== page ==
* * * the corroboration need not go to all the material facts as testified by the accomplice, nor need it be sufficient in itself to support a conviction; it may be slight and entitled to little consideration. However, the corroborating evidence must connect the defendant with the commission of the offense [citation omitted]; and be consistent with his guilt and inconsistent with his innocence, [citation omitted]. The corroborating evidence must do more than cast a grave suspicion on the defendant and it must do all of these things without the aid of the testimony of the accomplice.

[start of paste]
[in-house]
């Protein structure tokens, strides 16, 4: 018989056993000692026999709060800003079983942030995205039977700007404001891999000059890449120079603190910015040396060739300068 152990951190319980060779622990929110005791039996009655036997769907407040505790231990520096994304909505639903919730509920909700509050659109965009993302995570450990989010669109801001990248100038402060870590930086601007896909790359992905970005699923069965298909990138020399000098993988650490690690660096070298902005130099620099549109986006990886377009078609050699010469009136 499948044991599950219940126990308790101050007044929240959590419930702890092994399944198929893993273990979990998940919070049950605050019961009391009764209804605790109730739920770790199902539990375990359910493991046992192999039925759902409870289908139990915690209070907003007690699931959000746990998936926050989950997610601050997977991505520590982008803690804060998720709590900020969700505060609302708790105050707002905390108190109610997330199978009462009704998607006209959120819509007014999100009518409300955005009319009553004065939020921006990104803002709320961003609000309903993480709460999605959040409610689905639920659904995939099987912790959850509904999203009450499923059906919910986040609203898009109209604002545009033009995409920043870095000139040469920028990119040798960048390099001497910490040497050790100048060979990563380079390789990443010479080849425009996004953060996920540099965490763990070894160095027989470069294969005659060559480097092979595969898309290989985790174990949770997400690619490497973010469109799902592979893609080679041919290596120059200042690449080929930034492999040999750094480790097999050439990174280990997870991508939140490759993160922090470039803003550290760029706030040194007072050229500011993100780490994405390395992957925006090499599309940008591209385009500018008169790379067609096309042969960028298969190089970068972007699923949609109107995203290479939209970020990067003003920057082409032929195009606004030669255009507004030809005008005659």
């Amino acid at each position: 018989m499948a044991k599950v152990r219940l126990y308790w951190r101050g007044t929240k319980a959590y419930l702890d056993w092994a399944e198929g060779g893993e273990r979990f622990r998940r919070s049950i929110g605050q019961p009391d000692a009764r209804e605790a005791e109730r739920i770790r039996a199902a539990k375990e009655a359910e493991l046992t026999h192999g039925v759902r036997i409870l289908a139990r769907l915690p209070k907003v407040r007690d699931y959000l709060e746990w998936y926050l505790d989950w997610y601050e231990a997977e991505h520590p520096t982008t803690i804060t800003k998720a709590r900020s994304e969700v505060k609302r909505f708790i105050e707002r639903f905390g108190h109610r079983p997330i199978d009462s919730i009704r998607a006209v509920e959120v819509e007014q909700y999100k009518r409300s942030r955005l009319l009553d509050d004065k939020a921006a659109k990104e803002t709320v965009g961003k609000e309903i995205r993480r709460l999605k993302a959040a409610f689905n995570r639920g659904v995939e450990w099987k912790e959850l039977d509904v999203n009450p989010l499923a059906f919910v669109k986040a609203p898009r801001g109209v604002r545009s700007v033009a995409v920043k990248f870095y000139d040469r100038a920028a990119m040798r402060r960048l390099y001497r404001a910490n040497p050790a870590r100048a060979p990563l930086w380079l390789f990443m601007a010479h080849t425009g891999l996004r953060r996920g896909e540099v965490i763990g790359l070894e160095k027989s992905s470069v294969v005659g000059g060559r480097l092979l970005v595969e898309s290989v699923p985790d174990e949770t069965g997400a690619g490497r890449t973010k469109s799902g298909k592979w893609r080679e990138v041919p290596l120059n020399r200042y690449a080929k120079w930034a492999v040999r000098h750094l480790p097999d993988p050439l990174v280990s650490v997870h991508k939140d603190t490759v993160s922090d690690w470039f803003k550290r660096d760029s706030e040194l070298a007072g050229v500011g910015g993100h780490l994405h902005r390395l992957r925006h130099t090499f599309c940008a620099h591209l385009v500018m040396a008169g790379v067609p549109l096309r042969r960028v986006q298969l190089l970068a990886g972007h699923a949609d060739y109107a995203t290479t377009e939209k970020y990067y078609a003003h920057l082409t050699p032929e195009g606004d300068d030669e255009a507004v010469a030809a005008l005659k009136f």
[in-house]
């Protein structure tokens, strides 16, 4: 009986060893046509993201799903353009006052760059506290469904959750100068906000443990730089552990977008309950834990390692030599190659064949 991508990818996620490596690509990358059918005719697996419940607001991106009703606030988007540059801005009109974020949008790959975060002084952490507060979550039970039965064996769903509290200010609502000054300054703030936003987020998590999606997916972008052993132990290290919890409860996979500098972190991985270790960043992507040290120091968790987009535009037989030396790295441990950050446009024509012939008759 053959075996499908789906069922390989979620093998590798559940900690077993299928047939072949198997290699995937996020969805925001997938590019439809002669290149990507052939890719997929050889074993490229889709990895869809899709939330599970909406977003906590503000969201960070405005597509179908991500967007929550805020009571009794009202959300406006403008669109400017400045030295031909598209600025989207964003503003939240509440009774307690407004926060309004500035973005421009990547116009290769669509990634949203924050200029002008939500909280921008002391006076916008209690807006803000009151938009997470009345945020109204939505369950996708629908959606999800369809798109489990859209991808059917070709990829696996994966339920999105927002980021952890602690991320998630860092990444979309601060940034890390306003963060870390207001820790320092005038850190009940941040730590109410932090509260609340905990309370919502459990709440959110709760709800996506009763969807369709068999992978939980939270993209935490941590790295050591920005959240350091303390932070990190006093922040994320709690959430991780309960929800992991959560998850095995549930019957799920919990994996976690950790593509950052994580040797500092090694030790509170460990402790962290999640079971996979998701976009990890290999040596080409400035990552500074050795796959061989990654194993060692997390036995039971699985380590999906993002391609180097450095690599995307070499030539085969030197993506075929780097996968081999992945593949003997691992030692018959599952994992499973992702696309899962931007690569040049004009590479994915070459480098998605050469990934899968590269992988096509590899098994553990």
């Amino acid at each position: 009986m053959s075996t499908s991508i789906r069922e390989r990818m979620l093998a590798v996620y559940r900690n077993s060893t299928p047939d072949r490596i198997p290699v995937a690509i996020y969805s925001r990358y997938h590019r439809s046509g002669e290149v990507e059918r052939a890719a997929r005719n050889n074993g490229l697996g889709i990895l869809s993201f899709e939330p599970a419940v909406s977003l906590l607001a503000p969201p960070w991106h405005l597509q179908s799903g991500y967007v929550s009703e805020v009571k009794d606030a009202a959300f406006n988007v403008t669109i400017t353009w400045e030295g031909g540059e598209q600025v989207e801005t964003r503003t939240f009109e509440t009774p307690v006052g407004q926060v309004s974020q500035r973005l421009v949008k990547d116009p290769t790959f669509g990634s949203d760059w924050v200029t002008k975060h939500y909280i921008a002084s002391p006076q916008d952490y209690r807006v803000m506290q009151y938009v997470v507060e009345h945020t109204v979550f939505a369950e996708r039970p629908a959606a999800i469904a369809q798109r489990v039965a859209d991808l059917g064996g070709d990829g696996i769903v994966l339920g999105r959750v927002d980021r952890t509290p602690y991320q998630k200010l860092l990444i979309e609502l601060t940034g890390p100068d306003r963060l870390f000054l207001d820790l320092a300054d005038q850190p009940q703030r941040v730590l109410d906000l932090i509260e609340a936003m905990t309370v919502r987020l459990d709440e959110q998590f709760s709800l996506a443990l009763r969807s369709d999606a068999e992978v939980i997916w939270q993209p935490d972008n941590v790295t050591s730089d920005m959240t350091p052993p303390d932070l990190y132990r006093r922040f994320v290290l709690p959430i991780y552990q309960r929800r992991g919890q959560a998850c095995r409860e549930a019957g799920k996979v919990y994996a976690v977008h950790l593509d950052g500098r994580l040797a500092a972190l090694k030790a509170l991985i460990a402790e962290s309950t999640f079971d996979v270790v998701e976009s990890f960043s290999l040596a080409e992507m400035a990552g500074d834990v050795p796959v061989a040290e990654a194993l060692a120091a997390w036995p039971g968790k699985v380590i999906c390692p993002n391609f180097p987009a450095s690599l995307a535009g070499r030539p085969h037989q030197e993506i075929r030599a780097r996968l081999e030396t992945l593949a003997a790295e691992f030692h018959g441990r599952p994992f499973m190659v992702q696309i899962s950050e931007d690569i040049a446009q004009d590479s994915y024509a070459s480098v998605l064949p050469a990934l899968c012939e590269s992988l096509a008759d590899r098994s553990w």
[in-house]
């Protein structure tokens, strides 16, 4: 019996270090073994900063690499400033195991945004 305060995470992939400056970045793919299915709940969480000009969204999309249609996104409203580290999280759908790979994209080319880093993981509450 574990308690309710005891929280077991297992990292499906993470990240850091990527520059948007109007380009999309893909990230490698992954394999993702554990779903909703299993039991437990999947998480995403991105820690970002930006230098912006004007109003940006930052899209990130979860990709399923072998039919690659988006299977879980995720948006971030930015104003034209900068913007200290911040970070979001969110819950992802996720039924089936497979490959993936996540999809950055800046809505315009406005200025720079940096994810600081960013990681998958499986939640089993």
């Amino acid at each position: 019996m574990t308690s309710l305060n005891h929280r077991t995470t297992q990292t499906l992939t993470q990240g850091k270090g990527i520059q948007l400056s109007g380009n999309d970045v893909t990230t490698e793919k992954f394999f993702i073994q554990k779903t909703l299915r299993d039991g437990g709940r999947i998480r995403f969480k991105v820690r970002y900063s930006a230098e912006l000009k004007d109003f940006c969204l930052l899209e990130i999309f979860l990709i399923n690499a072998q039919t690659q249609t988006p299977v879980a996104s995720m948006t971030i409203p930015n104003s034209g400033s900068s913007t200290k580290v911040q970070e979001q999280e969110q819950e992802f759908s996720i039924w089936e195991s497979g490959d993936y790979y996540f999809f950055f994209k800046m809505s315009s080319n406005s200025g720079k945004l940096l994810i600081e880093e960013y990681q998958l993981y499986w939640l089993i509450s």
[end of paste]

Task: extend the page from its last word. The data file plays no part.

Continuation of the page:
A review of the instant record reveals sufficient evidence to corroborate the testimony of the accomplice, which the jury could have reasonably believed connected the defendant with the crime. The three alleged participants were identified as being together earlier in the evening. Defendant had previously been employed at the service station and knew how to operate the cash register when it was *730 closed. A witness at the scene of the crime observed three men in the car departing from the service station. Clare Rose, the wife of accomplice Rose, testified that the three men came to her home about eleven o'clock, the night of the crime; she observed defendant handing money to her husband. According to her testimony, her husband declined the proffer and defendant responded that it was too late for Rose to extricate himself, and that if he should attempt to do so, defendant would have Rose's wife and children killed. Mrs. Rose further testified that there was a discussion concerning disposition of a wallet and that her husband responded that it should not be left there. Upon departure of the men, she observed a shadow pass her window; subsequently, the police located the wallet outside of the Rose's residence. Finally, the former girl friend of Frazier testified that defendant related the circumstances of the crime to her.